Wednesday, July 23, 2014

Newsflash: John Loftus calls Peter Boghossian a "pseudo-intellectual" (sort of)

To give Peter. Boghossian credit, he managed to remain mostly polite with my friend Tim McGrew during their debate on the Unbelievable radio program, even while his arguments were being ripped to ribbons.

The central question they discussed was one we have often discussed here: "What do Christians mean by faith?"  Boghossian, as I have mentioned here before, was gung-ho for the Blind Faith Meme, the idea that Christian faith is unrelated to evidence by definition, implicit or explicit.  Tim cited the definition he and I worked out for a chapter in True Reason

One flaw in the argument on both sides, in my opinion, is that neither gave adequate evidence to back up their claims about what Christians mean by "faith."  This is, after all, an empirical question. 

Four kinds of evidence are relevant: (1) What the Bible says about faith and reason; (2) What leading Christian thinkers have said; (3) What ordinary Christians think or say; (4) How dictionaries define the word.  The fourth is, in my opinion, least important: in this particular situation, it is an Argument From Authority.  The first two sources are also authorities, but also themselves important primary sources in relation to the basic question -- what Christians think.  And the third, ordinary but mature (I would add) Christians, also constitute primary sources in relation to the question, "What do Christians think about faith and reason?"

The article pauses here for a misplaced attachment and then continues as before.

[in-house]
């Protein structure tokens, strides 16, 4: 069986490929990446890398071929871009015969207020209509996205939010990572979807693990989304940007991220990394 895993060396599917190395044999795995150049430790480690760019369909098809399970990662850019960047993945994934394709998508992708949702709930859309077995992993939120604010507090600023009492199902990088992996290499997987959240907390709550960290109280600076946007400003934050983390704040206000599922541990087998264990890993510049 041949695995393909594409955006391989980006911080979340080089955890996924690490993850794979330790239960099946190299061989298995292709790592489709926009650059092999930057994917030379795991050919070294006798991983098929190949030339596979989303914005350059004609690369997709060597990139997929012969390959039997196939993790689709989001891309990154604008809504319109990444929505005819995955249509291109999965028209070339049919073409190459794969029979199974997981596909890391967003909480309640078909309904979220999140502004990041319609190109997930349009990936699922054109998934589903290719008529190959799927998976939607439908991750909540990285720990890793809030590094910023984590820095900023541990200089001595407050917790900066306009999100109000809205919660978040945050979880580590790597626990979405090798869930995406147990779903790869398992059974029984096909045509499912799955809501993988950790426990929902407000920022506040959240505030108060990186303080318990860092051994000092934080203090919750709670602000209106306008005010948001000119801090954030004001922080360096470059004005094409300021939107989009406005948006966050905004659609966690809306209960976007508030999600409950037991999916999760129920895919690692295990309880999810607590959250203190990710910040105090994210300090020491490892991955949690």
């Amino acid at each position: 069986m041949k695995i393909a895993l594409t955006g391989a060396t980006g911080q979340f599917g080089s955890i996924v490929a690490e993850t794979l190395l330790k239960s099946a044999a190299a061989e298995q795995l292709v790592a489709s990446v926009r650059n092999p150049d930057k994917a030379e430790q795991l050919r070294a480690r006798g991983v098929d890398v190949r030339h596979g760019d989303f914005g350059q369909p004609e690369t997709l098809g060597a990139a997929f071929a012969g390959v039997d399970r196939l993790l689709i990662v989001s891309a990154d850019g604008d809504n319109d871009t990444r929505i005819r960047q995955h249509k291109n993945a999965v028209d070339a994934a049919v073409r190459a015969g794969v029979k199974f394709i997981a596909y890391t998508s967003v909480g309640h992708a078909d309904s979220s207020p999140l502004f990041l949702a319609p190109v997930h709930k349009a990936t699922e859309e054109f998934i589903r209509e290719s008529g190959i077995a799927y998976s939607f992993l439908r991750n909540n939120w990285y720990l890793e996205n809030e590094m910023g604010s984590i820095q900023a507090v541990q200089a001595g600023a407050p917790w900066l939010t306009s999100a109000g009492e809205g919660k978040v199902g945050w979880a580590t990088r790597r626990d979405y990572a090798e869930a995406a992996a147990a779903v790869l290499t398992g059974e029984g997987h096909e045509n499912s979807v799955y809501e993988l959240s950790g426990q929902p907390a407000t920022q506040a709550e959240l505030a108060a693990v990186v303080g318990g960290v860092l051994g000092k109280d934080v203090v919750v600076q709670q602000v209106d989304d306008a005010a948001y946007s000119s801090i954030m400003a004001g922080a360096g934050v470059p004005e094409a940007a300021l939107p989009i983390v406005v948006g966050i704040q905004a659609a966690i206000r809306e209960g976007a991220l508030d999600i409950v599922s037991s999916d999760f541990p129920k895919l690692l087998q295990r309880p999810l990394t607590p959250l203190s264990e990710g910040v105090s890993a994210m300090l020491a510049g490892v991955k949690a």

Tim did offer an Oxford definition of faith (4) during this debate.  As I recall, he also spoke to (1) and (2).  He and I also show that great Christian thinkers have generally agreed that faith demands evidence (2), in Chapter Eleven of True Reason.  (I have previously given additional supporting citations on this site.)  Separate chapters by Peter Grice and by myself in that book also show that faith and reason are intricately interwoven in the pages of the New Testament itself (1).  Furthermore, in the very first chapter of The Truth Behind the New Atheism, I seven years ago already, I showed (1), (2), AND (3), to a reasonable extent. 

So far as I know, NO atheist has overturned these three vital bodies of evidence with contrary evidence.  (Never mind personal attacks and other distractions.)

This is, of course, continuingly ironic.  The Apostles of Reason and Evidence make a major claim, that Christians don't demand evidence for their faith.  The Christians give fulsome evidence to back up their claim; the Apostles of Reason and Evidence never do.  As usual, fairly tested, the Gospel beats its critics at the very game they insist upon playing.  (Or upon pretending they are playing.)

Now  let's see how John Loftus (and James Lindsay, who also chimes in) deal with their pal's palpable failure to back up his faith position on faith positions: